June 2015 Update
Dear Friends of Matènwa,
On May 18th, MCLC celebrated Haitian Flag Day with a great parade and many fun activities. To start the day, students proudly donned their red and blue hats and sang the national anthem at a flag-raising ceremony.
They, along with their teachers and parents, later proceeded with an hour-long parade, joyfully walking the roads of Matènwa while singing popular patriotic hymns. This celebration always brings the community together and is a great opportunity to educate and remind people about the history and importance of the flag through songs, dance performances, plays, poetry, and speeches. Children and adults alike had a great time commemorating the 212th anniversary of the flag.
Experimenting in the Garden with Rice!
The 6th graders are currently studying and experimenting with rice, which is a favored staple food in Haiti, not usually grown in Lagonav. They are responsible for watering and maintaining the plants. So far, they have learned that rice is a cereal, part of the grass family that yields edible grains. They are discovering through their experiments what it takes to grow the food they eat and like.
Now offering Early Childhood Development Training!
From May 19th to the 25th, we received a special training by Hands to Hearts International on early childhood development (0 to 3 years old), facilitated by an organization called Alliance for Children. More than 20 people participated in the training, including 5 trainees from Kenscoff, a town about 6 miles to the southeast of Port-au-Prince. These 5 and 7 of our own then completed the training of trainers program. These 12 will be spreading this training across Haiti.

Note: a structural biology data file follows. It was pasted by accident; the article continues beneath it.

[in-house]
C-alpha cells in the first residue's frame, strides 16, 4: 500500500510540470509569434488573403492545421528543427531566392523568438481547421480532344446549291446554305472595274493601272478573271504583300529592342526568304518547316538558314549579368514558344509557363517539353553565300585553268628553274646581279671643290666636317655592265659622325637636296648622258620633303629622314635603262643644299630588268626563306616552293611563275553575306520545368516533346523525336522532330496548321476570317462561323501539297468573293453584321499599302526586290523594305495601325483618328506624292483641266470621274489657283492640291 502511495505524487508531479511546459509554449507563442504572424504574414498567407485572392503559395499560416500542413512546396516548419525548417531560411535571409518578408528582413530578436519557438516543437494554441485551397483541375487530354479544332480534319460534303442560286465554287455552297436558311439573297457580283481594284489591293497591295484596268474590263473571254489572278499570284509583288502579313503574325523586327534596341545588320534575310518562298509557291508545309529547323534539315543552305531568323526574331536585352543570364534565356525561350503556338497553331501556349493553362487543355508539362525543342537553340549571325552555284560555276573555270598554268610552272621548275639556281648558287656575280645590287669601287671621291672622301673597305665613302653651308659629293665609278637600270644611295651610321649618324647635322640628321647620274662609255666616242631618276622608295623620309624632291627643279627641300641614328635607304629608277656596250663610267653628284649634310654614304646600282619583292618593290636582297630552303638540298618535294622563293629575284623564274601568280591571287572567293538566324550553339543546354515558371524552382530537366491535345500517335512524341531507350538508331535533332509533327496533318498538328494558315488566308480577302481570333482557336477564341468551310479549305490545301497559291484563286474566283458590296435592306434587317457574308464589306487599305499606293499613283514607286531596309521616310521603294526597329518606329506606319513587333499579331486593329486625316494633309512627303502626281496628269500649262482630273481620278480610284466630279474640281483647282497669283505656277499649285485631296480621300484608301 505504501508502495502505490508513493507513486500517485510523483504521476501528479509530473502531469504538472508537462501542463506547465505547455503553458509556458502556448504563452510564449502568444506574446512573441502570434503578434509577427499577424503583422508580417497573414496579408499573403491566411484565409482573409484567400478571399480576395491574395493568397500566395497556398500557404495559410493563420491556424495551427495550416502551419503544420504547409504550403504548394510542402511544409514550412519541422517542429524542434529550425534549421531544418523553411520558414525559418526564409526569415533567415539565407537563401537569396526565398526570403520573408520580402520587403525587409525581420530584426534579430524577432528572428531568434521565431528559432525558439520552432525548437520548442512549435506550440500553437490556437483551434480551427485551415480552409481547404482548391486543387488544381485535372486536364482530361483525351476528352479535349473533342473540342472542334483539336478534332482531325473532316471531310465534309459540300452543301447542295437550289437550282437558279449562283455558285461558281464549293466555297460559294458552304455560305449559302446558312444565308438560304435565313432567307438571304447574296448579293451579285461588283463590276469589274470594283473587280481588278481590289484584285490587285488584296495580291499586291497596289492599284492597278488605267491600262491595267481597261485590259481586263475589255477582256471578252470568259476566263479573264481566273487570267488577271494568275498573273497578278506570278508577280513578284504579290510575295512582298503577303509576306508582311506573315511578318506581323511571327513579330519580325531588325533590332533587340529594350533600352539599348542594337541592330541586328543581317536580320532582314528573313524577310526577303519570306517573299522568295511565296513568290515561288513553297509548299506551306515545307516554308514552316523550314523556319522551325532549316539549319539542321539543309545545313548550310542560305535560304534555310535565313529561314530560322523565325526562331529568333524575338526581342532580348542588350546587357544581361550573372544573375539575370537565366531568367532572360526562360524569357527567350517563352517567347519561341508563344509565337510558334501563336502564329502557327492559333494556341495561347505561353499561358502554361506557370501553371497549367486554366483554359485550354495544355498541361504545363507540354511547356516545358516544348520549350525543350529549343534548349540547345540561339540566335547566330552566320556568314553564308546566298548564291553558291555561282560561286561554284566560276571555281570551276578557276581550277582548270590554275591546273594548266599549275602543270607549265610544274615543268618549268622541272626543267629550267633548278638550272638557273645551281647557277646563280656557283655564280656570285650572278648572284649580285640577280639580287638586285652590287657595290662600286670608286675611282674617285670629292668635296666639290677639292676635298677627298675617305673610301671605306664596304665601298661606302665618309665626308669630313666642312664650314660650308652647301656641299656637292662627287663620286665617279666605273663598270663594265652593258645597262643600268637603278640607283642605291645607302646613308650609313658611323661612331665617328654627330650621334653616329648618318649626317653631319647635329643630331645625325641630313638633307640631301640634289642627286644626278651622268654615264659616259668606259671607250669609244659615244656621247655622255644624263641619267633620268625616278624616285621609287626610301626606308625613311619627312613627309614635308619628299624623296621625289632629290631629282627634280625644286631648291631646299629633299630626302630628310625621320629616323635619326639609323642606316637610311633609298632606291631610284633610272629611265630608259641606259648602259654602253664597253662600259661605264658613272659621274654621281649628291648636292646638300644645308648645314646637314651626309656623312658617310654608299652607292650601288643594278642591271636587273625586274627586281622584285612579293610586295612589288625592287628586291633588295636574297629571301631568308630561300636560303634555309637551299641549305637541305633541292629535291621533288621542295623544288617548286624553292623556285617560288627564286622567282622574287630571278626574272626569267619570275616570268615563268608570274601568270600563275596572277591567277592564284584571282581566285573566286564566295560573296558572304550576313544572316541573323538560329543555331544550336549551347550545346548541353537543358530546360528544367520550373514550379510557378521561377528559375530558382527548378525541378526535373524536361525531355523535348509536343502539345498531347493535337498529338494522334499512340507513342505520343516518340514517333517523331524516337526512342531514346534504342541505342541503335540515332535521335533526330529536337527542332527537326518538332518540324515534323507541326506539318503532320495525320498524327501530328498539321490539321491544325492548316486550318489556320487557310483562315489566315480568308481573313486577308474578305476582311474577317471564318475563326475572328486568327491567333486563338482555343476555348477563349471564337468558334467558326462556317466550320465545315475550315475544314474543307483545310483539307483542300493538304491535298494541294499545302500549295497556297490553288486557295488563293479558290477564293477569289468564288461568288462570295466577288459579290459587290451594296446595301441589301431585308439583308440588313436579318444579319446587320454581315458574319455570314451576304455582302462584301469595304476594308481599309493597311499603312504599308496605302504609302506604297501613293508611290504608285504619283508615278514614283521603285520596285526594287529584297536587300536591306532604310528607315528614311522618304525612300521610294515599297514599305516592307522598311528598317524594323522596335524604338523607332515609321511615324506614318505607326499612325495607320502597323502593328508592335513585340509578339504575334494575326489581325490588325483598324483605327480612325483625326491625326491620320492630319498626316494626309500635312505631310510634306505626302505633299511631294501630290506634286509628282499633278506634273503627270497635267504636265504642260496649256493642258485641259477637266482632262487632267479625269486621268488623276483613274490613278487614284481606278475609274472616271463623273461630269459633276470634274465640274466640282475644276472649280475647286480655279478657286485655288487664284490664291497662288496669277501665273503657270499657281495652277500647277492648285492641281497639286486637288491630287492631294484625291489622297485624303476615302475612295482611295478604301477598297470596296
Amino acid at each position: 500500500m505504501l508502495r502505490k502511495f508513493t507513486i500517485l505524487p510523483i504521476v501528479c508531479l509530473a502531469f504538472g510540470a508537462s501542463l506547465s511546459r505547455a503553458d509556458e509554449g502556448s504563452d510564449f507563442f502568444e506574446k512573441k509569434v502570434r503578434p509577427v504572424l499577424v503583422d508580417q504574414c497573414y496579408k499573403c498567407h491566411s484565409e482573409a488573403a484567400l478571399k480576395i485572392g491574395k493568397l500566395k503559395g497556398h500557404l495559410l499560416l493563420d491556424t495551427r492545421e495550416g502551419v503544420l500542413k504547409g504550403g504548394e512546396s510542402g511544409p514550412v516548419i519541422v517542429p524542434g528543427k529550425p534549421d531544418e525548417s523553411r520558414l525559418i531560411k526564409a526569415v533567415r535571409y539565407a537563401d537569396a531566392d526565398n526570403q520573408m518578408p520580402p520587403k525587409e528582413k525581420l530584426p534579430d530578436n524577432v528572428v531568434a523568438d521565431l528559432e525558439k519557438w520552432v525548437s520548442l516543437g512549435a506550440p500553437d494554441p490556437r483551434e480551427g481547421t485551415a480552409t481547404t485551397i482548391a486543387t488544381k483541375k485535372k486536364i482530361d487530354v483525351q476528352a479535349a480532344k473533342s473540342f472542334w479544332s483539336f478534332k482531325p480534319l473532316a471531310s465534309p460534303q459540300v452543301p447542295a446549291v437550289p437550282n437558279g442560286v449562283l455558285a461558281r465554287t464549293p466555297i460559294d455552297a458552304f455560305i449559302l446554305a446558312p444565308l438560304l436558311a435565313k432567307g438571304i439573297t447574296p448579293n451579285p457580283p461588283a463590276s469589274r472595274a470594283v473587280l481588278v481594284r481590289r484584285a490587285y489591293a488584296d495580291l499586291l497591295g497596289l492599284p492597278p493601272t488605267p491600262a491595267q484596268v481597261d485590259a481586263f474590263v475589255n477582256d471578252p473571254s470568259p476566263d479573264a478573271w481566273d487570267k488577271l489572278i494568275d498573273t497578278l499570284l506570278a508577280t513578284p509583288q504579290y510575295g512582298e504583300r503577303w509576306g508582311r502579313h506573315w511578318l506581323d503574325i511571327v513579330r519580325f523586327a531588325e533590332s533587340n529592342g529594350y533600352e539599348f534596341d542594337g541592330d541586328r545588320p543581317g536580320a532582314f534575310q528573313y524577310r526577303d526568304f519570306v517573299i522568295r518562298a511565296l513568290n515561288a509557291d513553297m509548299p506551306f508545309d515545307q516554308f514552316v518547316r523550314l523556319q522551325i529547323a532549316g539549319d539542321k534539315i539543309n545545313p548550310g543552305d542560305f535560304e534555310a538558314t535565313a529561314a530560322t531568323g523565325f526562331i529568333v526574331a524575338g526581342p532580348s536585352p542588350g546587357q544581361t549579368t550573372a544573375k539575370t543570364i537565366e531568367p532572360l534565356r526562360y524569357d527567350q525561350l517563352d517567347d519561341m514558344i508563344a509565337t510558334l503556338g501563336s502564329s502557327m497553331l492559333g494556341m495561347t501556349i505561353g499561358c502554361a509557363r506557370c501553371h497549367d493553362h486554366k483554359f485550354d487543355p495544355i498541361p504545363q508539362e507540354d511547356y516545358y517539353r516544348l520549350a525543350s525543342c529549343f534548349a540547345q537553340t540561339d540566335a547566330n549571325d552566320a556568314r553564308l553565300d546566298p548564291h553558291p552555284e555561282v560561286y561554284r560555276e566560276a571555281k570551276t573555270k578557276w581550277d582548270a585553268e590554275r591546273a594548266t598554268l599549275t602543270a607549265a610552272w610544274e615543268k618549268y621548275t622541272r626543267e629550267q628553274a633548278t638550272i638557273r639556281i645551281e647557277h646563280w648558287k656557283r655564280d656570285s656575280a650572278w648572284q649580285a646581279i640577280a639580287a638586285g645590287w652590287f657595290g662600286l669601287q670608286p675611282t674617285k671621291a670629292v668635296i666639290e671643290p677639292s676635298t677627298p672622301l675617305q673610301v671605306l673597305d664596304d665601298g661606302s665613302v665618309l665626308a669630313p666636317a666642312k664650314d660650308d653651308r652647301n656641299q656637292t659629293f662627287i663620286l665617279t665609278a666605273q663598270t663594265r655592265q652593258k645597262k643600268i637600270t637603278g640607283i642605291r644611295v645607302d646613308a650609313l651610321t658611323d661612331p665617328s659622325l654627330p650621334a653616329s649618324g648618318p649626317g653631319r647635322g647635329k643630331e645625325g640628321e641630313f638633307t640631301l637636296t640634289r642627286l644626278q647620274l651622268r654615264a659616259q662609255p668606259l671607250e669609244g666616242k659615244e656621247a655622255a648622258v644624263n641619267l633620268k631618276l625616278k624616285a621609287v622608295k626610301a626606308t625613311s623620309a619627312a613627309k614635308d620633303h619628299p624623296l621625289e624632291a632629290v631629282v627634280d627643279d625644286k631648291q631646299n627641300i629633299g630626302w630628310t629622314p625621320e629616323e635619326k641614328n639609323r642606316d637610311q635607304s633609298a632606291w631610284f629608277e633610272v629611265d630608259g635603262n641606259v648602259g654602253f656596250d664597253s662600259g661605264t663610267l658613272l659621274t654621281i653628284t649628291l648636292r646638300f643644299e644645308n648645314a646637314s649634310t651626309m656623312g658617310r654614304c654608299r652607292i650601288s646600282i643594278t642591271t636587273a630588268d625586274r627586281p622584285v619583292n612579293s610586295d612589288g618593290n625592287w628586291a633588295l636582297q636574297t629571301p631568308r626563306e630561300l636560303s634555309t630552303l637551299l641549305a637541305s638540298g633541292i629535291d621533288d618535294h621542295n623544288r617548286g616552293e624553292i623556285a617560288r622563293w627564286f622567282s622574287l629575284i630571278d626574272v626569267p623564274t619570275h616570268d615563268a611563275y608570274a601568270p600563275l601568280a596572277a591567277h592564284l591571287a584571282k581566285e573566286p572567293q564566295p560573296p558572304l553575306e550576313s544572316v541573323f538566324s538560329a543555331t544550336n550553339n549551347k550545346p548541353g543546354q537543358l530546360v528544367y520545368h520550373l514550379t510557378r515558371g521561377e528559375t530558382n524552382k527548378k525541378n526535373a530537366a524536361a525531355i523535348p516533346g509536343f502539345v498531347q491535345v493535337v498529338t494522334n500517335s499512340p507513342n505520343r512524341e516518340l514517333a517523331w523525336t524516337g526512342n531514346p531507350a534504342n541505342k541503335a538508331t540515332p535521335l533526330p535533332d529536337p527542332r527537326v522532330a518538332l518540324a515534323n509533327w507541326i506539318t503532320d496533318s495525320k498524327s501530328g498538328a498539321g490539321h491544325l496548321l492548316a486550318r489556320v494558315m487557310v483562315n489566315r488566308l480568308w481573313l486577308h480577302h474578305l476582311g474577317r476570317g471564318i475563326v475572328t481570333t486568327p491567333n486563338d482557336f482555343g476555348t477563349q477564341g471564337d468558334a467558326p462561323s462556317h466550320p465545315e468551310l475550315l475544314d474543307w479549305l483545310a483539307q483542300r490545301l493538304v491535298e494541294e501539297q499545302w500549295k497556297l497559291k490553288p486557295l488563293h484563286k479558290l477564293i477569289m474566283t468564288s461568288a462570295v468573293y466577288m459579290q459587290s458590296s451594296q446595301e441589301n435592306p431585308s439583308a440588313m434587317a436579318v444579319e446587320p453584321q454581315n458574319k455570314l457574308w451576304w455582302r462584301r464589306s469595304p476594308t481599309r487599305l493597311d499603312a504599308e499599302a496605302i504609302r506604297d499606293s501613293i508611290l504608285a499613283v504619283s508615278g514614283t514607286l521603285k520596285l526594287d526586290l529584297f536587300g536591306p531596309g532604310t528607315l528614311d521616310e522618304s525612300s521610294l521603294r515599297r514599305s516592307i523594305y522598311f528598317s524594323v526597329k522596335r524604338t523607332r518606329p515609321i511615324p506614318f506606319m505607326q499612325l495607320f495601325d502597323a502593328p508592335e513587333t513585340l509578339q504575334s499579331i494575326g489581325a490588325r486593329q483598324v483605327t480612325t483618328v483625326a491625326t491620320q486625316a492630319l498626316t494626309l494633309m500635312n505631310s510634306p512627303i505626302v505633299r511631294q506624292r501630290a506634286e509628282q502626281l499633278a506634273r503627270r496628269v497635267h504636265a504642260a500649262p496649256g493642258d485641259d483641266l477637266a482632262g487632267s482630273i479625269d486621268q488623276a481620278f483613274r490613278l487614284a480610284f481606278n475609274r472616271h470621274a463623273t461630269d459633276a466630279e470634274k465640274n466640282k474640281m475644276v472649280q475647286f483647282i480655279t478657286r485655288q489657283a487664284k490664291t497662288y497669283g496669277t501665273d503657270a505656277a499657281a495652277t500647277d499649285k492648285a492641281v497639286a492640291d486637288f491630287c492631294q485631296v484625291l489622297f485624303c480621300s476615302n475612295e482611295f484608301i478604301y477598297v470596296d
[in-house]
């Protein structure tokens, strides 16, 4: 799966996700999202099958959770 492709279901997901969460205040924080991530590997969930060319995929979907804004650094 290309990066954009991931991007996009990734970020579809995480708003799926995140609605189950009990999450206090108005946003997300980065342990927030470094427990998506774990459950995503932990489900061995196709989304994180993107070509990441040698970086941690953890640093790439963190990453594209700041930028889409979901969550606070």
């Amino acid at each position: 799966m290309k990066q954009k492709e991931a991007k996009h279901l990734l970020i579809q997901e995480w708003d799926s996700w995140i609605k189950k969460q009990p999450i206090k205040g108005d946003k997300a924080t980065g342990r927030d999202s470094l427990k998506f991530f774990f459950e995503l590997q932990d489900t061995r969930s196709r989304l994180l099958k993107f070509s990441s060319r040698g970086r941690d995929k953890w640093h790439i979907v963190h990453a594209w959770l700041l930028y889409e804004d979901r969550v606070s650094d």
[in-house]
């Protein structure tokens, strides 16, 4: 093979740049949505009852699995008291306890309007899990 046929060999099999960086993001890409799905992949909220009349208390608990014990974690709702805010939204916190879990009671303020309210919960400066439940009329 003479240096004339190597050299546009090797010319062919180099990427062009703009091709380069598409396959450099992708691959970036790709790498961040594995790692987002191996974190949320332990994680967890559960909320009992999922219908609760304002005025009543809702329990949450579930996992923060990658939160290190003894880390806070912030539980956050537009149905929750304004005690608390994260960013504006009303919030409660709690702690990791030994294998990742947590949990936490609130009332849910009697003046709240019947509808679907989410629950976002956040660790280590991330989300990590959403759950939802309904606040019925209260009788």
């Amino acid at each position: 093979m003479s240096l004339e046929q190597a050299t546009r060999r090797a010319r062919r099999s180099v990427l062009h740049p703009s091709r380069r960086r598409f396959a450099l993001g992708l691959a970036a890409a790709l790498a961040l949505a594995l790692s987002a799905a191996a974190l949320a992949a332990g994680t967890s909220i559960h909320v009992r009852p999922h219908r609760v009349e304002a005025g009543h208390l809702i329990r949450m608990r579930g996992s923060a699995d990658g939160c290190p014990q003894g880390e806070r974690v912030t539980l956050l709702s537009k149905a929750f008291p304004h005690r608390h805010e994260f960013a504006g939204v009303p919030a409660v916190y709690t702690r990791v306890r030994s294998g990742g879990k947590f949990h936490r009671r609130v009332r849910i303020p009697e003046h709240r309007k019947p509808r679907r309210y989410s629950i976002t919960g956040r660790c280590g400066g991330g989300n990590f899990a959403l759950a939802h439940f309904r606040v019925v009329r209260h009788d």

The training covered the four major pathways of early brain development: language, social and emotional, thinking, and physical development . We learned that early stimulation and positive interactions with parents and other caregivers set the stage for how children learn, grow, and act towards others. For example, simple activities such as talking, singing, reading, praying or repeating back a baby’s cooing and gurgling sounds can encourage early language development that will enable him or her to perform better in school. Through these interactions and other stimulations, children also develop their social and emotional skills. They learn how to be self-confident, manage their emotions, calm themselves, share and collaborate with others, and show kindness to others. It was also very interesting to learn that massaging a baby can have a positive effect on overall development and health. Regular massages can help babies bond with their parents, help them sleep better, alleviate constipation, and even boost their ability to fight off germs.We look forward to sharing our new knowledge with other teachers and community members in and beyond our school network.
Chris W. Low, Executive Director FOM Ezner Angervil, Director MCLC